At least 851 dogs and cats in Amuru district have been vaccinated against rabies, thanks to Big Fix Uganda, an animal rights body. Statistics from the Animals` rights` body and treatment center show that the mass vaccination took place in Pabbo Town Council (507) and Jeng Gari village (344).
Francis Okello, the Project Manager for the Animals` Program at the Big Fix Uganda told URN that they conducted the free mass vaccination drive throughout Tuesday to commemorate World Rabies day. He disclosed that the organization considered taking the animal vaccination exercise closer to the people in the rural areas of Amuru who can hardly access urban centers.
According to Okello, they also dewormed and castrated hundreds of pets during the same drive. He says that the campaign followed increasing cases of dog bites reported to their offices yet only a few of the animals involved in such cases are vaccinated.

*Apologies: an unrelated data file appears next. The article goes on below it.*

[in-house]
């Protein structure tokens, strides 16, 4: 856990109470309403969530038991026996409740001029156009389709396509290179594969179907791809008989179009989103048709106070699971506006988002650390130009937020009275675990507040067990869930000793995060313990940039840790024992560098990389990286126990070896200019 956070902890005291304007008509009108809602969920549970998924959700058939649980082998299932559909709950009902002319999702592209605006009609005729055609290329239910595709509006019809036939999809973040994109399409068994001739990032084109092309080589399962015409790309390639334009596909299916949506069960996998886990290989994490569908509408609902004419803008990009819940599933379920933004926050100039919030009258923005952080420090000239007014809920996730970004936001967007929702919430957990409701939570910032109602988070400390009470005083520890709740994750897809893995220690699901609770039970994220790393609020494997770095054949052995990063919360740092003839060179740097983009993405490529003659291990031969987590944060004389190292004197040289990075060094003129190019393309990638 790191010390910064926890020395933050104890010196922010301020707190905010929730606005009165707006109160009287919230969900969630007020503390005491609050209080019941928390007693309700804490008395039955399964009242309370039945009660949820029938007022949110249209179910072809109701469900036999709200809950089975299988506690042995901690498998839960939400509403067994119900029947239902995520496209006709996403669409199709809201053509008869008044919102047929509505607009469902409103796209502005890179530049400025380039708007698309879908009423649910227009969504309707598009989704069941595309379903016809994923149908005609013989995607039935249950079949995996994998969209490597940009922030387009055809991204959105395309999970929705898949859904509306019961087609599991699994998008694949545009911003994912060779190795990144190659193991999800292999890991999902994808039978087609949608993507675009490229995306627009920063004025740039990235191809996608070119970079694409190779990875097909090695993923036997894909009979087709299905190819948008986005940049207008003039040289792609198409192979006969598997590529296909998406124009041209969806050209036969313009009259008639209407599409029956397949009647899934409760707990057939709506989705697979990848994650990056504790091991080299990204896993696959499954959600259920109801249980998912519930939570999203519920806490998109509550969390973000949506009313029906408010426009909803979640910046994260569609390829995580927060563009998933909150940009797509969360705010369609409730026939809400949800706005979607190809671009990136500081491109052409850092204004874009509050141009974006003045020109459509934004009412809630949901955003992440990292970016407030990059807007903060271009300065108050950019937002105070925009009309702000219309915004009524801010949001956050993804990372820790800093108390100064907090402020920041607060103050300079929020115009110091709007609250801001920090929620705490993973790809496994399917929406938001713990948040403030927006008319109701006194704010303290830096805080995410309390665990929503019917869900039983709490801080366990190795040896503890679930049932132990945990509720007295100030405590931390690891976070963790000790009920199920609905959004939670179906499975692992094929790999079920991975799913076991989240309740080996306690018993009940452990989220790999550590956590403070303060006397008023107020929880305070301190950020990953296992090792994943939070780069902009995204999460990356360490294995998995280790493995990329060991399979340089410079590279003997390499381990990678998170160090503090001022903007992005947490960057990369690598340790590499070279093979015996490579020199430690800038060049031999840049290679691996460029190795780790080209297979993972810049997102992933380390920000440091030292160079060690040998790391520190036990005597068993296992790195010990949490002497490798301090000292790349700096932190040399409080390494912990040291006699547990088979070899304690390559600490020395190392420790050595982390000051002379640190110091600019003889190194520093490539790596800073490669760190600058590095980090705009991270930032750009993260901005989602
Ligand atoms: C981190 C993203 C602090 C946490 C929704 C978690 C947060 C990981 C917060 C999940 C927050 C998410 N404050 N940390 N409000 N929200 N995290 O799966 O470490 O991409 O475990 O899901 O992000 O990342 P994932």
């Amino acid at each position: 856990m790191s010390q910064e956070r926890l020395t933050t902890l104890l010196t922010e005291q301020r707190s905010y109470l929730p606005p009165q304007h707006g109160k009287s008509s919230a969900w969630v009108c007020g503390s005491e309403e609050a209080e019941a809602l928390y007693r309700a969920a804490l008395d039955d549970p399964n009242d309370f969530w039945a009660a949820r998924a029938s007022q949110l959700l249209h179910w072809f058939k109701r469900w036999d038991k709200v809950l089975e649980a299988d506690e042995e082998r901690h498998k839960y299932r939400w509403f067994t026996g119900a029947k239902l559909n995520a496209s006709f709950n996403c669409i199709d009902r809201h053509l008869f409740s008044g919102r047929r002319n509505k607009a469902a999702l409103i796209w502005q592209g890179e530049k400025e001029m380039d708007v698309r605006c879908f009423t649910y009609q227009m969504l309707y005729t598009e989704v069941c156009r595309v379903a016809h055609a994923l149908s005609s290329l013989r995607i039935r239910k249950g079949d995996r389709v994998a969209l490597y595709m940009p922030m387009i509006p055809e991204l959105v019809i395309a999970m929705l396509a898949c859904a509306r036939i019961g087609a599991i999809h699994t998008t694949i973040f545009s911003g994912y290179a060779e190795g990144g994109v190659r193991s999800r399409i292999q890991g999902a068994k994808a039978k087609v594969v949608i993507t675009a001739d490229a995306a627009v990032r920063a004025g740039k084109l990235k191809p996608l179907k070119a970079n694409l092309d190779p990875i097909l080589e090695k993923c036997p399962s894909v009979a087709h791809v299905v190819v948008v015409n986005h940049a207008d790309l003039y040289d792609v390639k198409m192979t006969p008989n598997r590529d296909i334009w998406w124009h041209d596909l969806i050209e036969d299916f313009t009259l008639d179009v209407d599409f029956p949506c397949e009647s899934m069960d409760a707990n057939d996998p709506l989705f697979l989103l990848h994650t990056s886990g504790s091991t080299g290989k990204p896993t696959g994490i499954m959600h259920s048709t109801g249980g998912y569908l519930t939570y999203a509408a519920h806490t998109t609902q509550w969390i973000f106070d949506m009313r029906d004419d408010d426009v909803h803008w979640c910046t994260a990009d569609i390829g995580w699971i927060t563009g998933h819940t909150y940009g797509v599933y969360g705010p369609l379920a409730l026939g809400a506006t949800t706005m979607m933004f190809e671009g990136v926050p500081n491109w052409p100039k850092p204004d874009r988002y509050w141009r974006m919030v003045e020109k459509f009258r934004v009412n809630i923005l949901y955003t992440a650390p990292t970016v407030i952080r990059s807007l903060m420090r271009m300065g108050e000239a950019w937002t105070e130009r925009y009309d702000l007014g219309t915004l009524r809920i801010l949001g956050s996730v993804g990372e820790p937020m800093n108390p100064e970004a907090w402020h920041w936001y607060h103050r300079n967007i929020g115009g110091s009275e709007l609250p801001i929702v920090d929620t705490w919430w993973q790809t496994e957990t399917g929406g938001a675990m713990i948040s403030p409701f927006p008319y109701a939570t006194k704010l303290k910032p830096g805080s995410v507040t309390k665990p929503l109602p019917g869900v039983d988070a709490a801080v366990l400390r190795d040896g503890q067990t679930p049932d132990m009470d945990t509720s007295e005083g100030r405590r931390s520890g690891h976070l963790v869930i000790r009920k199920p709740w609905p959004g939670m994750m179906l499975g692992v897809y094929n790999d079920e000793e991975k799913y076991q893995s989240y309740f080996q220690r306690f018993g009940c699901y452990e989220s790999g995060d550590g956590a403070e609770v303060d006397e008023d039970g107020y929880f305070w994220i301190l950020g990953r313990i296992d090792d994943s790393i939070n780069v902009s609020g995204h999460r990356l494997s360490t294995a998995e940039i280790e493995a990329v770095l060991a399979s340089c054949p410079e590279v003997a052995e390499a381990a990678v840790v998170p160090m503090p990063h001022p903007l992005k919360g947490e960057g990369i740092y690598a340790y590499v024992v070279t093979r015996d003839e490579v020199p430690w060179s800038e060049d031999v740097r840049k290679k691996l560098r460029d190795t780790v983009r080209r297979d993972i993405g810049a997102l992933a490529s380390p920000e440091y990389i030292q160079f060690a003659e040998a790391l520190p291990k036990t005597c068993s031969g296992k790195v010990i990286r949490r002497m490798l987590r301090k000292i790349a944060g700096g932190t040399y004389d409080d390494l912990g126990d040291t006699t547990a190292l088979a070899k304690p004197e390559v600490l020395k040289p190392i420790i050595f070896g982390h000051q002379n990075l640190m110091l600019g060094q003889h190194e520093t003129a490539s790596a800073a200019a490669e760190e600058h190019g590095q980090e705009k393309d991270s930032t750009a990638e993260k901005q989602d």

Statistics from Big Fix Uganda in Gulu City show that twenty-six cases of dog bites were reported this year against 31 recorded last year. Charles Oryem Obete, a resident of Kal B Cell in Pabbo Town Council, who benefited from the exercise expressed joy, saying that he has all along wanted to vaccinate his dog but could not afford the Shillings 30,000 required.
Richard Okumu, the Pabbo Town Council LC III Chairperson, says that such initiatives are very crucial in saving victims of dog and cat bites who may not be able to access better medical services.
This year`s rabies day was commemorated under the theme, ‘’Rabies: Facts, Not Fear’’.
The day is celebrated on September 28th annually to raise awareness about rabies prevention and to highlight progress in defeating this horrifying disease. The deadly virus spreads to people from the saliva of infected animals through the bite of animals like dogs, cats and bats among others.
It presents with fever, headache, excess salivation, muscle spasms, paralysis, and mental confusion. Once symptoms appear, it`s nearly fatal yet it has no specific treatment and can only be prevented through vaccination.